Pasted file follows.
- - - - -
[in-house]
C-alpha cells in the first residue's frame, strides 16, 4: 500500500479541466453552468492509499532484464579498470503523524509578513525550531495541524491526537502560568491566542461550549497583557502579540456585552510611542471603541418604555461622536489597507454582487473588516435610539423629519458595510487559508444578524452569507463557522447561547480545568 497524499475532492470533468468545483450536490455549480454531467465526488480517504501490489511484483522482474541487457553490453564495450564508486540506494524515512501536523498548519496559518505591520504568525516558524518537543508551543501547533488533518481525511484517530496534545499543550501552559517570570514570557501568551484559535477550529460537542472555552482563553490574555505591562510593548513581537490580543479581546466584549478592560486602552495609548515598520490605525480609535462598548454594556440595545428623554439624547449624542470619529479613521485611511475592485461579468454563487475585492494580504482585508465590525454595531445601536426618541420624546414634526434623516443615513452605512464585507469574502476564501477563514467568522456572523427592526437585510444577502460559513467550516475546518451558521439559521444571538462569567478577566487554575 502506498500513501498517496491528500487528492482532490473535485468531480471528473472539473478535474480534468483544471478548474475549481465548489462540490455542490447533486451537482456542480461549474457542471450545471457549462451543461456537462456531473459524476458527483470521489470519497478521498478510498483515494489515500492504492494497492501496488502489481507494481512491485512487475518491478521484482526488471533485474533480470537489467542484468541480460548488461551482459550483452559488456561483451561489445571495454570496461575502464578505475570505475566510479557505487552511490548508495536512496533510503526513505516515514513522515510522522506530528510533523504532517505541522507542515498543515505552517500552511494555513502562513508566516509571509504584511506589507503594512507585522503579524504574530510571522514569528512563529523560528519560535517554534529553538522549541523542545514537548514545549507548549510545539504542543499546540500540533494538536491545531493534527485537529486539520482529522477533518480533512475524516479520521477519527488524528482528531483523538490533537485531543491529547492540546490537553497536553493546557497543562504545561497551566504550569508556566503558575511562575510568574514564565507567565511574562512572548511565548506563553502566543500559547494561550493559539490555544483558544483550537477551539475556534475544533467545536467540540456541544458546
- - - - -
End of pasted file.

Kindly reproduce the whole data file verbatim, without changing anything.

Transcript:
[in-house]
C-alpha cells in the first residue's frame, strides 16, 4: 500500500479541466453552468492509499532484464579498470503523524509578513525550531495541524491526537502560568491566542461550549497583557502579540456585552510611542471603541418604555461622536489597507454582487473588516435610539423629519458595510487559508444578524452569507463557522447561547480545568 497524499475532492470533468468545483450536490455549480454531467465526488480517504501490489511484483522482474541487457553490453564495450564508486540506494524515512501536523498548519496559518505591520504568525516558524518537543508551543501547533488533518481525511484517530496534545499543550501552559517570570514570557501568551484559535477550529460537542472555552482563553490574555505591562510593548513581537490580543479581546466584549478592560486602552495609548515598520490605525480609535462598548454594556440595545428623554439624547449624542470619529479613521485611511475592485461579468454563487475585492494580504482585508465590525454595531445601536426618541420624546414634526434623516443615513452605512464585507469574502476564501477563514467568522456572523427592526437585510444577502460559513467550516475546518451558521439559521444571538462569567478577566487554575 502506498500513501498517496491528500487528492482532490473535485468531480471528473472539473478535474480534468483544471478548474475549481465548489462540490455542490447533486451537482456542480461549474457542471450545471457549462451543461456537462456531473459524476458527483470521489470519497478521498478510498483515494489515500492504492494497492501496488502489481507494481512491485512487475518491478521484482526488471533485474533480470537489467542484468541480460548488461551482459550483452559488456561483451561489445571495454570496461575502464578505475570505475566510479557505487552511490548508495536512496533510503526513505516515514513522515510522522506530528510533523504532517505541522507542515498543515505552517500552511494555513502562513508566516509571509504584511506589507503594512507585522503579524504574530510571522514569528512563529523560528519560535517554534529553538522549541523542545514537548514545549507548549510545539504542543499546540500540533494538536491545531493534527485537529486539520482529522477533518480533512475524516479520521477519527488524528482528531483523538490533537485531543491529547492540546490537553497536553493546557497543562504545561497551566504550569508556566503558575511562575510568574514564565507567565511574562512572548511565548506563553502566543500559547494561550493559539490555544483558544483550537477551539475556534475544533467545536467540540456541544458546